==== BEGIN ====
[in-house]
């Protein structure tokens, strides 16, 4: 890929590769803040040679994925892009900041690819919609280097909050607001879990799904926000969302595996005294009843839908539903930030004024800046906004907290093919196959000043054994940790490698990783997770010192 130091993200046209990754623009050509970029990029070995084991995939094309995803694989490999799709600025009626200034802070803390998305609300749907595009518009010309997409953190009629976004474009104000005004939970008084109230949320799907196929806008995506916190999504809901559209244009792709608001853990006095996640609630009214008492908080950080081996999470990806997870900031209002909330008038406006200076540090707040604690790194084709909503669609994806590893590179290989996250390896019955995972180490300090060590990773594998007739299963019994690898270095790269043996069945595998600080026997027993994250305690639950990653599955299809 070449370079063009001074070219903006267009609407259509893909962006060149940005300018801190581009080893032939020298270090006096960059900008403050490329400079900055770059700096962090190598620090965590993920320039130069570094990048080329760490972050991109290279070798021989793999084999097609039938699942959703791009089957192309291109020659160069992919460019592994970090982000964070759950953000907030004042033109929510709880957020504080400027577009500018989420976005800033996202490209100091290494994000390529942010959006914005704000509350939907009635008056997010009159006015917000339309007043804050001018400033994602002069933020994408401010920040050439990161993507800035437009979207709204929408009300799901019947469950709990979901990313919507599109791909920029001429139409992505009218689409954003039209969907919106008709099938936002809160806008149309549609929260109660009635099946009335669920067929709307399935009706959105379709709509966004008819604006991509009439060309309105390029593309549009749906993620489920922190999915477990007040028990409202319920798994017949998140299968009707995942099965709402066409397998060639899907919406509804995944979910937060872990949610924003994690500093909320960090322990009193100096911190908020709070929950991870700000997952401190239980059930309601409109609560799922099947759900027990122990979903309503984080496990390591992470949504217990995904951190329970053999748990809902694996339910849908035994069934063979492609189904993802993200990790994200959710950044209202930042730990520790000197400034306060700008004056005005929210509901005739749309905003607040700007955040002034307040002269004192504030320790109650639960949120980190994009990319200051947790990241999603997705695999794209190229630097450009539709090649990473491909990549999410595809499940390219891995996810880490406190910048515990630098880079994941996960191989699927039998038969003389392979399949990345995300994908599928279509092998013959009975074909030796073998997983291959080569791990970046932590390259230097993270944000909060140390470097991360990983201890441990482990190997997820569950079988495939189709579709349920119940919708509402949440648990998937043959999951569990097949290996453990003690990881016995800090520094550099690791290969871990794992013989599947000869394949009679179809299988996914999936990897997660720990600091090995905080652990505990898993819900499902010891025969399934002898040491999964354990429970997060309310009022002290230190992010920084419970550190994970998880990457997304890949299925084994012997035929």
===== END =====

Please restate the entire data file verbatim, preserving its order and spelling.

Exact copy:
[in-house]
């Protein structure tokens, strides 16, 4: 890929590769803040040679994925892009900041690819919609280097909050607001879990799904926000969302595996005294009843839908539903930030004024800046906004907290093919196959000043054994940790490698990783997770010192 130091993200046209990754623009050509970029990029070995084991995939094309995803694989490999799709600025009626200034802070803390998305609300749907595009518009010309997409953190009629976004474009104000005004939970008084109230949320799907196929806008995506916190999504809901559209244009792709608001853990006095996640609630009214008492908080950080081996999470990806997870900031209002909330008038406006200076540090707040604690790194084709909503669609994806590893590179290989996250390896019955995972180490300090060590990773594998007739299963019994690898270095790269043996069945595998600080026997027993994250305690639950990653599955299809 070449370079063009001074070219903006267009609407259509893909962006060149940005300018801190581009080893032939020298270090006096960059900008403050490329400079900055770059700096962090190598620090965590993920320039130069570094990048080329760490972050991109290279070798021989793999084999097609039938699942959703791009089957192309291109020659160069992919460019592994970090982000964070759950953000907030004042033109929510709880957020504080400027577009500018989420976005800033996202490209100091290494994000390529942010959006914005704000509350939907009635008056997010009159006015917000339309007043804050001018400033994602002069933020994408401010920040050439990161993507800035437009979207709204929408009300799901019947469950709990979901990313919507599109791909920029001429139409992505009218689409954003039209969907919106008709099938936002809160806008149309549609929260109660009635099946009335669920067929709307399935009706959105379709709509966004008819604006991509009439060309309105390029593309549009749906993620489920922190999915477990007040028990409202319920798994017949998140299968009707995942099965709402066409397998060639899907919406509804995944979910937060872990949610924003994690500093909320960090322990009193100096911190908020709070929950991870700000997952401190239980059930309601409109609560799922099947759900027990122990979903309503984080496990390591992470949504217990995904951190329970053999748990809902694996339910849908035994069934063979492609189904993802993200990790994200959710950044209202930042730990520790000197400034306060700008004056005005929210509901005739749309905003607040700007955040002034307040002269004192504030320790109650639960949120980190994009990319200051947790990241999603997705695999794209190229630097450009539709090649990473491909990549999410595809499940390219891995996810880490406190910048515990630098880079994941996960191989699927039998038969003389392979399949990345995300994908599928279509092998013959009975074909030796073998997983291959080569791990970046932590390259230097993270944000909060140390470097991360990983201890441990482990190997997820569950079988495939189709579709349920119940919708509402949440648990998937043959999951569990097949290996453990003690990881016995800090520094550099690791290969871990794992013989599947000869394949009679179809299988996914999936990897997660720990600091090995905080652990505990898993819900499902010891025969399934002898040491999964354990429970997060309310009022002290230190992010920084419970550190994970998880990457997304890949299925084994012997035929």